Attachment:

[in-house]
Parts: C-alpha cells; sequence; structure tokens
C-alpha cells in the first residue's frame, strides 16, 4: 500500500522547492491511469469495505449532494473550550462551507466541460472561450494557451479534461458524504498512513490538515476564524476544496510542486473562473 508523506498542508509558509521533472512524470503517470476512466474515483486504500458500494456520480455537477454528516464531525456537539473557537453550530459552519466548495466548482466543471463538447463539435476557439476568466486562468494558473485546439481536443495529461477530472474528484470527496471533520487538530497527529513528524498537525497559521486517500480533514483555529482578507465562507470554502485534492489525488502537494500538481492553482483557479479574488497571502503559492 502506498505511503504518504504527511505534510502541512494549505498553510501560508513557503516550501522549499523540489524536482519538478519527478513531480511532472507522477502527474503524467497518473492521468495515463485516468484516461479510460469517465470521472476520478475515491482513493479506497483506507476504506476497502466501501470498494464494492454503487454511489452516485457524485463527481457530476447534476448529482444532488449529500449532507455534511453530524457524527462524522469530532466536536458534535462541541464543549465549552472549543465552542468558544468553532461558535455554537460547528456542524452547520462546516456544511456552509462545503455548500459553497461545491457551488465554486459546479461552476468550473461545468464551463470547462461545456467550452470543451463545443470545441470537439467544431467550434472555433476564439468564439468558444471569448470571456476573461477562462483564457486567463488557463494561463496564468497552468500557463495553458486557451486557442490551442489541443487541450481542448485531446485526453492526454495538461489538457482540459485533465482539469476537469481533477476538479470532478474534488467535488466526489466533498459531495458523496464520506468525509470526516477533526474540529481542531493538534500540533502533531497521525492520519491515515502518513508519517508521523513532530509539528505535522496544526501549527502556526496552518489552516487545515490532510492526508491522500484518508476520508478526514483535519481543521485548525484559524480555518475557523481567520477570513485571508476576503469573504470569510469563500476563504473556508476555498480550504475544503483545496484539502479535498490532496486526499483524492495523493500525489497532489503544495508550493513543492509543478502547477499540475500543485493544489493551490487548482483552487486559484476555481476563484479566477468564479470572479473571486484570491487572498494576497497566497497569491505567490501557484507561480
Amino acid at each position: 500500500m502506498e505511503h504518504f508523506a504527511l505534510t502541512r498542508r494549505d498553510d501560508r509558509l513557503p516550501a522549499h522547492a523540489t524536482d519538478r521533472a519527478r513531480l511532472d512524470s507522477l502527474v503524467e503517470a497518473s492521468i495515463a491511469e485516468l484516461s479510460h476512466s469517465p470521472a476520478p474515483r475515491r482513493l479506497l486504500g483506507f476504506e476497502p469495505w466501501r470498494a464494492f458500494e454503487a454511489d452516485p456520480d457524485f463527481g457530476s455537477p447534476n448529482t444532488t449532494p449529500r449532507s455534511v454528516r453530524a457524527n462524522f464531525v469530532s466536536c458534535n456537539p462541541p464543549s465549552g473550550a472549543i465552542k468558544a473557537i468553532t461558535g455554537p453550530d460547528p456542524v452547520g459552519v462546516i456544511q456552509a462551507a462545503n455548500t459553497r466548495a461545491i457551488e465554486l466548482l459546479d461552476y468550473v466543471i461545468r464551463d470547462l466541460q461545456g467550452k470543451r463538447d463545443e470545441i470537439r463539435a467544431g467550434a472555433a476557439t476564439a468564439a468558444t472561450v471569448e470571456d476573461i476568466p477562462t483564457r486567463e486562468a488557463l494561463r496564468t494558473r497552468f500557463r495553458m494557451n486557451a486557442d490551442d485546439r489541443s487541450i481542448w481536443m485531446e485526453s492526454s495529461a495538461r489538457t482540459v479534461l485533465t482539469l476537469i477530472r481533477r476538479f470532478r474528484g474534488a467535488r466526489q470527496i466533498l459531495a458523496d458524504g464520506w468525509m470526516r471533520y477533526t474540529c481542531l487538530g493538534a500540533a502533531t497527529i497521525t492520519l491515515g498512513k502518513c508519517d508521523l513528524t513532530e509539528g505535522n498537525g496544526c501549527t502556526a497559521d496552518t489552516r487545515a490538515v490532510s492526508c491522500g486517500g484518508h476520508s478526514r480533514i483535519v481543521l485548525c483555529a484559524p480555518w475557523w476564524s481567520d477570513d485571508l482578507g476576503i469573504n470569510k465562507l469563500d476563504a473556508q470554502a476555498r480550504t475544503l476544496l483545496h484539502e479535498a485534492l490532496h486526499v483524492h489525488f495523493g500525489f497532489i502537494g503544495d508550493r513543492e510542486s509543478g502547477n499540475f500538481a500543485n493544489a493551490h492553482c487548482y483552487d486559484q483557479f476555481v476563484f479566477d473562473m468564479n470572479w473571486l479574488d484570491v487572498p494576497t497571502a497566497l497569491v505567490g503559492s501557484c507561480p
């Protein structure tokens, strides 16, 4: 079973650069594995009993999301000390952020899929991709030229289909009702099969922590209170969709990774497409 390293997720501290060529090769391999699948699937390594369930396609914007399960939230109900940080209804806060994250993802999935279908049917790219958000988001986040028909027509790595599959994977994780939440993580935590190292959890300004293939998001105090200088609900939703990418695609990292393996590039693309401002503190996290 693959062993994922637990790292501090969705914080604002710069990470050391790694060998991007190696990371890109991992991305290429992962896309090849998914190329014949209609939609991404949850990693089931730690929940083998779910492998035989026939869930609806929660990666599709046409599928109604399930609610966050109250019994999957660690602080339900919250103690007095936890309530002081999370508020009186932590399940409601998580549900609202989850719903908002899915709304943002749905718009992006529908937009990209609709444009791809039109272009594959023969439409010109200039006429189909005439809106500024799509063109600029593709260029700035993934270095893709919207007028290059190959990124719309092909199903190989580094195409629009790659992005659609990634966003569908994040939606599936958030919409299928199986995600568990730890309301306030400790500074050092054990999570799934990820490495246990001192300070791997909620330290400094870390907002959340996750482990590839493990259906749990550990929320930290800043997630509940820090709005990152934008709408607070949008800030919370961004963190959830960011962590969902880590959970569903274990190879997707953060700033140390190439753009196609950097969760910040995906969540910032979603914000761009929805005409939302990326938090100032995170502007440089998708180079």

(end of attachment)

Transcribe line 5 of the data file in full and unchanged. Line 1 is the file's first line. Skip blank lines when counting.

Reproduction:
């Protein structure tokens, strides 16, 4: 079973650069594995009993999301000390952020899929991709030229289909009702099969922590209170969709990774497409 390293997720501290060529090769391999699948699937390594369930396609914007399960939230109900940080209804806060994250993802999935279908049917790219958000988001986040028909027509790595599959994977994780939440993580935590190292959890300004293939998001105090200088609900939703990418695609990292393996590039693309401002503190996290 693959062993994922637990790292501090969705914080604002710069990470050391790694060998991007190696990371890109991992991305290429992962896309090849998914190329014949209609939609991404949850990693089931730690929940083998779910492998035989026939869930609806929660990666599709046409599928109604399930609610966050109250019994999957660690602080339900919250103690007095936890309530002081999370508020009186932590399940409601998580549900609202989850719903908002899915709304943002749905718009992006529908937009990209609709444009791809039109272009594959023969439409010109200039006429189909005439809106500024799509063109600029593709260029700035993934270095893709919207007028290059190959990124719309092909199903190989580094195409629009790659992005659609990634966003569908994040939606599936958030919409299928199986995600568990730890309301306030400790500074050092054990999570799934990820490495246990001192300070791997909620330290400094870390907002959340996750482990590839493990259906749990550990929320930290800043997630509940820090709005990152934008709408607070949008800030919370961004963190959830960011962590969902880590959970569903274990190879997707953060700033140390190439753009196609950097969760910040995906969540910032979603914000761009929805005409939302990326938090100032995170502007440089998708180079």